The initial frames of the Linn’s Nepal animation show the Limbuwan country as belonging to a kingdom called Vijayapur. (By 1771, however, this relatively sizable state is shown as having broken apart, its northern areas coming under the rule of an unspecified number of tiny Limbu kingdoms.) As “Vijayapur” is a Sanskrit term, one might assume that this state was ruled not by the Limbu people but rather by Hindus coming from outside the region. Professor Raja Ram Subedi, who taught at Tribhuvan University in Kathmandu, explained this complex situation in a brief undated article called “Historical Entity of Vijayapur State.

As Subedi noted, the Limbu and related Kirati peoples could defend their own tiny states: “The chieftains and people of Dasa Kirata were expert in archery, physical activities, military organization, building forts and agricultural works.” But they nonetheless came under the rule of a Hindu dynasty, the leaders of which were connected with the small state of Palpa located in what is now south-central Nepal. But as Subedi further explained, this did not entail the subjugation of the Limbu and other Kirati peoples:

Raja Vijaya Narayan Roy was an amicable as well as diplomatic ruler. He established cordial relations with the Kirata subjects…  . He made an alliance with Morey Hang, a chieftain of the Kirata, and appointed him as the minister (Dewan). With the help of the Kiratas, Vijaya Narayan Roy was able to repair the old fort of Bhatabhunge Gadhi and shifted his capital from Baratappa to that fort.

Subedi also noted that the Gorkha conquest did not initially change this situation:

After [the Gorkha ruler] King Prithvi Narayan Shah conquered Vijayapur, the separate entity of that state ended. But the privileges given to the Kirata chieftains tended to continue even after it was annexed to Nepal. Kiratas constituted majority in Vijayapur state. They set up local government. Only the sovereign power was vested in the center. Even after the unification of Nepal, local government tended to exist.

But as we saw in the previous post, local autonomy began to be whittled away in the mid nineteenth century and was eventually eliminated altogether, politically marginalizing the Limbu and other Kirati peoples.

Does Nepal’s historical origin as a conquest empire contribute to its modern political instability?  That will be the topic of the next GeoCurrents post.

The Amazing Linn Atlas Animates the Expansion of the Gorkha Empire, Showing the Political Fate of the Limbu People Read More »

The Weather West Blog Community and the Possible End of the Great California Drought

One of my favorite blogs is Weather West: California Weather and Climate Perspectives, run by meteorologist Daniel Swain. Posting once or twice a month, Swain focuses on current and upcoming weather events and conditions. He delves into meteorological complexities but writes in an accessible manner that can be easily understood by non-specialists. More important for the concerns of GeoCurrents, Swain’s posts are always illustrated with informative and often striking maps. For those who appreciate the aesthetic properties of cartography, it can be difficult to beat meteorological mapping. I often find the patterns and colors almost mesmerizing.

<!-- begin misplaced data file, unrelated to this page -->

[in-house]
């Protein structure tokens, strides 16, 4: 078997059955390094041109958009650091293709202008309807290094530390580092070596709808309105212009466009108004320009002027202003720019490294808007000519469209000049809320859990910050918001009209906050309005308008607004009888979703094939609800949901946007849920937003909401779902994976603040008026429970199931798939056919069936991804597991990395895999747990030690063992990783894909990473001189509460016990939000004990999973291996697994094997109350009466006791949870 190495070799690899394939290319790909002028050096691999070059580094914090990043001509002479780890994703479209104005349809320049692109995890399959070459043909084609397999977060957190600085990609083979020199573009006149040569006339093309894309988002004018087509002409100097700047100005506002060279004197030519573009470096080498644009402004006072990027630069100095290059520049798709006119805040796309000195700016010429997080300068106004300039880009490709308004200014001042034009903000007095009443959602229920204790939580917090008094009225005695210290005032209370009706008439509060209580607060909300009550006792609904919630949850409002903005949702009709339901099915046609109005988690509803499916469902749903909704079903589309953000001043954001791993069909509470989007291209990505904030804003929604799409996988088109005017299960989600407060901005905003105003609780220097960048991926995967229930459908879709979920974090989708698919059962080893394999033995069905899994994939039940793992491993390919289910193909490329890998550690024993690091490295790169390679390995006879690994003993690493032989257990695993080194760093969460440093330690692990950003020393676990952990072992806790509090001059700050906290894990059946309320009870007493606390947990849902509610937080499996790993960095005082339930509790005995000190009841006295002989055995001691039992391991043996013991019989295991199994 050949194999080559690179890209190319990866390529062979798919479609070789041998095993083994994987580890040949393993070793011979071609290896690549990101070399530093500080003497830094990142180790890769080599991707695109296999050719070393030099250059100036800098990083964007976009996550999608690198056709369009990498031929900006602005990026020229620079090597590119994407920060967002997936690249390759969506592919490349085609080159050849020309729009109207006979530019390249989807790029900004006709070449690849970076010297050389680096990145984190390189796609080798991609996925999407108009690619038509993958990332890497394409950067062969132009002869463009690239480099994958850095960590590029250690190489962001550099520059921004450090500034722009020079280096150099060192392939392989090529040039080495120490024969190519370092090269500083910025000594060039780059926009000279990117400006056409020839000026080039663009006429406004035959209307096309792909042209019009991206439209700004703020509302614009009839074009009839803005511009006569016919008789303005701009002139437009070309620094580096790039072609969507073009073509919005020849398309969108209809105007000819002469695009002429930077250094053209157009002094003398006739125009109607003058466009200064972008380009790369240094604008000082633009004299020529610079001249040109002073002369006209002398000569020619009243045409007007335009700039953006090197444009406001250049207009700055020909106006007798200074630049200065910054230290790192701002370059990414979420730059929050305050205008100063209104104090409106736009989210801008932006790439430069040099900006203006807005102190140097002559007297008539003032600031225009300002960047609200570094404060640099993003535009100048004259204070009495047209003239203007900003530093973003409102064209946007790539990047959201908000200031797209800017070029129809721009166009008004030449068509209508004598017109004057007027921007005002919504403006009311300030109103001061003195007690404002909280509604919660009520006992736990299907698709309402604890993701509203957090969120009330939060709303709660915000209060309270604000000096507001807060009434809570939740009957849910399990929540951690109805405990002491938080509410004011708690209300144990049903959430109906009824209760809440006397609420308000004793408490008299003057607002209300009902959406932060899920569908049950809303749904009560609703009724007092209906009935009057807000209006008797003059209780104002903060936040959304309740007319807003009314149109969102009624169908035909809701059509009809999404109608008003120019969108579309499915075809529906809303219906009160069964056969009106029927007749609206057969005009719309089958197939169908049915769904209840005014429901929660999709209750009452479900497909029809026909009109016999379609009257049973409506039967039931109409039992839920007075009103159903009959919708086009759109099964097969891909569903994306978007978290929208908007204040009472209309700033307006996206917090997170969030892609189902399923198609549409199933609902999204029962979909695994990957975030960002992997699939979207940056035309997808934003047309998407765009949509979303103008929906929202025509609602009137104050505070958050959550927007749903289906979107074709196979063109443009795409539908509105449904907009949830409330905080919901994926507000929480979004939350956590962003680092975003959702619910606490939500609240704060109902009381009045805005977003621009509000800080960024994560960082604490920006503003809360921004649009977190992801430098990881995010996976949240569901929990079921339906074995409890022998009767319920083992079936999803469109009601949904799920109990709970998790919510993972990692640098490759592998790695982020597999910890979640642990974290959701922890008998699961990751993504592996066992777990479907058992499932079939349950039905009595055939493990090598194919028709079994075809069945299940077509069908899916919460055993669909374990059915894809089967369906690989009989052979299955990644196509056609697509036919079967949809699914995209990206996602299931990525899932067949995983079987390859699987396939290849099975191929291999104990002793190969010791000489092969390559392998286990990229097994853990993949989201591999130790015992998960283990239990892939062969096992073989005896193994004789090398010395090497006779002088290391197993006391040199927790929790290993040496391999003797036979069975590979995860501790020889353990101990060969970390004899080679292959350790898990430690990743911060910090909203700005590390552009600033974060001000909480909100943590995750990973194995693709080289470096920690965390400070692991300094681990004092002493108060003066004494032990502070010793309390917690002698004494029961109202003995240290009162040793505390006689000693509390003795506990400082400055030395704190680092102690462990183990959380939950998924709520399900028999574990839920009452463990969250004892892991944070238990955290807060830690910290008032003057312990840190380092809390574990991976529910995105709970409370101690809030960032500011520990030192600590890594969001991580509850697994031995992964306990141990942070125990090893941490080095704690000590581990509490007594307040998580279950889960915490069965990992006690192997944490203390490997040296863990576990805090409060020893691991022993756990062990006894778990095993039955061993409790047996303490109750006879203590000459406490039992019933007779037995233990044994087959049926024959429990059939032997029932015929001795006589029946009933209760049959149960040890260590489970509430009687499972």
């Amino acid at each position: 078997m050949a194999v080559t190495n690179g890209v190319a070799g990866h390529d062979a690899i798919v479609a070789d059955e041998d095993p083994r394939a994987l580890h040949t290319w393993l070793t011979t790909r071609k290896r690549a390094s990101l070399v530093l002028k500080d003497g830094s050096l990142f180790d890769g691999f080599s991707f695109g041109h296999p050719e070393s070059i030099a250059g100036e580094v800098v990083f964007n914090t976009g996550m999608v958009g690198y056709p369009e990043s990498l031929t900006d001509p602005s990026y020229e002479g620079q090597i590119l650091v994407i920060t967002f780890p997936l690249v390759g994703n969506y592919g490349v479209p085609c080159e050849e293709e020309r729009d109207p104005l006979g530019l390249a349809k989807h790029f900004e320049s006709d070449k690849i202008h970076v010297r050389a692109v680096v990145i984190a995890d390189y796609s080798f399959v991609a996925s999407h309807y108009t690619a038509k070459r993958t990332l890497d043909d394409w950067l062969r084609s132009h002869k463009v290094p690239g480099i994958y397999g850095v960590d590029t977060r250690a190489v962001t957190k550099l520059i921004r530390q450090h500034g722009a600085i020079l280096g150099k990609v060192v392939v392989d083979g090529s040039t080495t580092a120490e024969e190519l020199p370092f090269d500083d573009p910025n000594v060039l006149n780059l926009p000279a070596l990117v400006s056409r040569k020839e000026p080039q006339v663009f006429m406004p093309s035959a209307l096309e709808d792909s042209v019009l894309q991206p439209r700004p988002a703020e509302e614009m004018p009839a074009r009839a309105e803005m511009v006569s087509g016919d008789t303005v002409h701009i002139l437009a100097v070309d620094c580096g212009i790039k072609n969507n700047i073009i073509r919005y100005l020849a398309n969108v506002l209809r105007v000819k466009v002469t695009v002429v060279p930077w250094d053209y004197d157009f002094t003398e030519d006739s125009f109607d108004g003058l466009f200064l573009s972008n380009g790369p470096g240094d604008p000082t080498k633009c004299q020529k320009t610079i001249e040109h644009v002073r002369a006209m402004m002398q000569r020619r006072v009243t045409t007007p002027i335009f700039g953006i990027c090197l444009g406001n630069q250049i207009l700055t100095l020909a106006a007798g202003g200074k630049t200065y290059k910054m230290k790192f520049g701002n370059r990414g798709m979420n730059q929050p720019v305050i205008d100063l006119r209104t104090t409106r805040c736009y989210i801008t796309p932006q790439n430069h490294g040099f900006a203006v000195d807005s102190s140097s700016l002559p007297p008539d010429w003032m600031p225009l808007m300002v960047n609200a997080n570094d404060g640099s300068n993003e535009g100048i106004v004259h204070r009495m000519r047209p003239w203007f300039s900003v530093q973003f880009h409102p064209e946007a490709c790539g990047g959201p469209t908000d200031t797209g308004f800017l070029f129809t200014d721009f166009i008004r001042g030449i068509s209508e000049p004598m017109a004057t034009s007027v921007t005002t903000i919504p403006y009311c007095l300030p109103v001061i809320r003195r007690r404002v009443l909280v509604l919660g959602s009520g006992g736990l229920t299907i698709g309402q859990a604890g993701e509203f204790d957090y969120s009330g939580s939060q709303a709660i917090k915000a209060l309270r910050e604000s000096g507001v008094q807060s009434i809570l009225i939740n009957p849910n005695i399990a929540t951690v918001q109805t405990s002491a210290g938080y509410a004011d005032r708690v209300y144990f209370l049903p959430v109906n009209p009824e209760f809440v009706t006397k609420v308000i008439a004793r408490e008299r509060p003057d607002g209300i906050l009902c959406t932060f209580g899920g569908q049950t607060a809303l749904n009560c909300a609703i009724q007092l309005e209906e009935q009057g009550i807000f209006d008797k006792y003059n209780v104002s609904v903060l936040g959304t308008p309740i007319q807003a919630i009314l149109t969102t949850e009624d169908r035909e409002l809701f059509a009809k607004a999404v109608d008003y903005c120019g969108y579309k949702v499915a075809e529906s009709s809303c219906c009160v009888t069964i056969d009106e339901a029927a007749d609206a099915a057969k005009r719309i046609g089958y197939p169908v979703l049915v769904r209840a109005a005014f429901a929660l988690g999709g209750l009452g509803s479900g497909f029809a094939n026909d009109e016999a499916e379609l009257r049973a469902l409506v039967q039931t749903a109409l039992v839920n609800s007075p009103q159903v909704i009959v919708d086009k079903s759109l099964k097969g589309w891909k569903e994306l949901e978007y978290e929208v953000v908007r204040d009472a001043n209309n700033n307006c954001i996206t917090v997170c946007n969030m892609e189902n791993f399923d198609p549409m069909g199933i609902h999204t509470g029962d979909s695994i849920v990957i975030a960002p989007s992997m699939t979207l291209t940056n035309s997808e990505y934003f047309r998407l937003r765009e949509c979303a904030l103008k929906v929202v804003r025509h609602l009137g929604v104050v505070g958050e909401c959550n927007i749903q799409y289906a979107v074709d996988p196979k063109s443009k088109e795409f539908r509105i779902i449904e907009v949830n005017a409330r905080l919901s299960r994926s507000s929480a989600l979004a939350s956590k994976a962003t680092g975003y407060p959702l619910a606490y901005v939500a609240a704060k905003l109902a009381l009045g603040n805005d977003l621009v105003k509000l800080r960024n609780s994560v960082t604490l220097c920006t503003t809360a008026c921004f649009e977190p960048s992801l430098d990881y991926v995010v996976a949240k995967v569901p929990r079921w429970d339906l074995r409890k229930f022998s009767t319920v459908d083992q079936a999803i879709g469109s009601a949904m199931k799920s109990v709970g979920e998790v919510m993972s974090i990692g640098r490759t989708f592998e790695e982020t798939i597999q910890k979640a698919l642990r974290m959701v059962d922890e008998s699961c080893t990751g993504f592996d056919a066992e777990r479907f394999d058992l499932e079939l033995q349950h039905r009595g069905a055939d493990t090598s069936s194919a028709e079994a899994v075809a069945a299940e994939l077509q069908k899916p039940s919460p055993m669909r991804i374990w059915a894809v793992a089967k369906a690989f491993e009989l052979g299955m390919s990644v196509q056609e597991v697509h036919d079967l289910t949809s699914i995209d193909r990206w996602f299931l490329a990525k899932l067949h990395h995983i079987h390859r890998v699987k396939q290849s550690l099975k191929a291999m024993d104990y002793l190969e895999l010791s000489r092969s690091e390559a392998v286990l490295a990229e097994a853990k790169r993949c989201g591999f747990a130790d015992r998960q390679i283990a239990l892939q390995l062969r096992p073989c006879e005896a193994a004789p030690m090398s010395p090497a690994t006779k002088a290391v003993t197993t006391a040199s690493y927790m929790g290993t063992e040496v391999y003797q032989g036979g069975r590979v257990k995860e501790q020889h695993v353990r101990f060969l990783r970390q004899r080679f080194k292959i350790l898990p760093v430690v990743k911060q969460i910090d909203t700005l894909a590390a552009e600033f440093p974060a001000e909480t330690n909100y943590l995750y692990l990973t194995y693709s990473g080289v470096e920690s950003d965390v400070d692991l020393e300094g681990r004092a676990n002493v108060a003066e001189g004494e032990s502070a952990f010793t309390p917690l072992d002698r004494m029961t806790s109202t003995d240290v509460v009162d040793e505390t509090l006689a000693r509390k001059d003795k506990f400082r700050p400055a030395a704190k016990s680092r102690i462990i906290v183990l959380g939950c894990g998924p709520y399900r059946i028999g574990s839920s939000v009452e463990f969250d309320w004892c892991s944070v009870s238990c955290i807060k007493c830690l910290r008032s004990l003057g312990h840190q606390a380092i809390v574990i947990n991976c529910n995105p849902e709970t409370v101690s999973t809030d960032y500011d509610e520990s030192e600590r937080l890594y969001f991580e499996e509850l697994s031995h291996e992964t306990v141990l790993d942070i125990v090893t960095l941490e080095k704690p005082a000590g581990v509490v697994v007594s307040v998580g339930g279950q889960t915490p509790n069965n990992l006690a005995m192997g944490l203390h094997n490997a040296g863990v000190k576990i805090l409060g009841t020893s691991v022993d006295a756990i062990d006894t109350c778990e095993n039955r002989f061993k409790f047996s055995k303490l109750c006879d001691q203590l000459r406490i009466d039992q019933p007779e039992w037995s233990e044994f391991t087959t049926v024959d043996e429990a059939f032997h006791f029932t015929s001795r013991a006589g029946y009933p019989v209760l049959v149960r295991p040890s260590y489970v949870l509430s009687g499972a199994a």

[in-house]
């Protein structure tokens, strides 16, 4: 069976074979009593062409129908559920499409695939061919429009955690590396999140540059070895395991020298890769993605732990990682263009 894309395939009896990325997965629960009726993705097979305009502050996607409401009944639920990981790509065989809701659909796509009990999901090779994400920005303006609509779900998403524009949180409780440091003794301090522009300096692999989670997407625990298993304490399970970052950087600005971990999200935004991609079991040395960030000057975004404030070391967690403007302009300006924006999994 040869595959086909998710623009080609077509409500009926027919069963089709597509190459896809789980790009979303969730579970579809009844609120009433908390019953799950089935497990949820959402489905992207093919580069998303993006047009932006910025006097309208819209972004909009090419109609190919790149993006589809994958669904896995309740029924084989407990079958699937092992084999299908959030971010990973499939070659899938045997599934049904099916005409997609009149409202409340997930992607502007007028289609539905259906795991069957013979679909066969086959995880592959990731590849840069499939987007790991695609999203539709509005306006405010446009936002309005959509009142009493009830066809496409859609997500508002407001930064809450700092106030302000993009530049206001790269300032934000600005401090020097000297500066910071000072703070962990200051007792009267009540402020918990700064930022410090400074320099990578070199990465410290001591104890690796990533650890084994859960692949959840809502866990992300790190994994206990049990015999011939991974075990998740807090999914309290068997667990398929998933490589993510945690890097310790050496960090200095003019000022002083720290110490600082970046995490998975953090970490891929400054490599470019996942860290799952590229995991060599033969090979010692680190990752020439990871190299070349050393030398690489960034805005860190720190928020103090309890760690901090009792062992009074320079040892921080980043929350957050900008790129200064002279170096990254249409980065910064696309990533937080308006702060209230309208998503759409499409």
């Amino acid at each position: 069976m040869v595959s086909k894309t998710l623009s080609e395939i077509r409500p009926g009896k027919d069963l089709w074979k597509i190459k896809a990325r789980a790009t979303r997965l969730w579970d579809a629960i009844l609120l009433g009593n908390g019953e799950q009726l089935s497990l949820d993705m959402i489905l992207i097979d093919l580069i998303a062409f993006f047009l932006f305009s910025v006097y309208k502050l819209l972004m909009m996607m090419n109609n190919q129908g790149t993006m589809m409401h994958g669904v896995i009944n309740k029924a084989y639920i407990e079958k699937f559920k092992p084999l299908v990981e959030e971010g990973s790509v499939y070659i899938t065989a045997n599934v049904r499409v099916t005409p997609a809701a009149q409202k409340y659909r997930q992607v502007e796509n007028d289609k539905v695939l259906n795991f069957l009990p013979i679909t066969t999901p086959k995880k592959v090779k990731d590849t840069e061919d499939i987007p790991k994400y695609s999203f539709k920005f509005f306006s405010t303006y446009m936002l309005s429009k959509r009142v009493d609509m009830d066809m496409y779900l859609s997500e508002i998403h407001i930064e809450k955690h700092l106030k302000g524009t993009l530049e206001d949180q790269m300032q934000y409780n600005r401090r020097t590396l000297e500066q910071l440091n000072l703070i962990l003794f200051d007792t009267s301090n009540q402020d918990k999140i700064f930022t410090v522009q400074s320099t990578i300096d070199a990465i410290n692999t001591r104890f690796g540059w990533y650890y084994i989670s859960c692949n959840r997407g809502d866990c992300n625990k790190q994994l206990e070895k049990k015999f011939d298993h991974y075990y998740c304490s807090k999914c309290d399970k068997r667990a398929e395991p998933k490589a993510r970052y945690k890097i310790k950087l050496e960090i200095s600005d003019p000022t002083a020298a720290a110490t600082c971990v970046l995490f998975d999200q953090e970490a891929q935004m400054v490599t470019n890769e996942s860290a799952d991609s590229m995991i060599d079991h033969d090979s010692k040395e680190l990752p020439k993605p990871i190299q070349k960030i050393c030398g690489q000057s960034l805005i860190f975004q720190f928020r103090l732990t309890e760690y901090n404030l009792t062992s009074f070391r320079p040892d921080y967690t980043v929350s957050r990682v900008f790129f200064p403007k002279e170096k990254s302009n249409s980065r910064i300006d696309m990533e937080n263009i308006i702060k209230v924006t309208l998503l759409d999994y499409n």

Equally impressive is Swain’s devoted readership. Each of his posts receives thousands of comments. Many are deeply informed, and they are also often illustrated with useful maps and dramatic photographs. For weather enthusiasts such as myself, the cloudscapes that are periodically posted on Weather West are reason enough to follow the blog.

What I most appreciate about the Weather West community, however, is its idiosyncratic perspective on precipitation. Here we find a group of devoted people who love rain and fully understand just how essential it is. Given California’s seemingly interminable drought – 10 of the past 12 years have been dry, the last two exceedingly so – one might expect this attitude to be common in the state, but in my experience it remains rare. Even National Weather Service (NWS) forecasters in California sometimes write about the “threat of rain” during times of dire drought. A few years back I was so frustrated by such mindless wording that I wrote a letter to the NWS urging them to replace “threat” with “promise” under drought conditions. I was surprised to receive a reply, but it turned out to be defensive and entirely non-apologetic. But some people understand. The best birthday present I ever received was a CD put together by my wife filled with rain-positive song in many genres and from several countries. One of the most memorable was Luke Bryan’s raunchy country tune called “Rain Is a Good Thing.” As Bryan emphasizes, farmers certainly understand. As his song opens: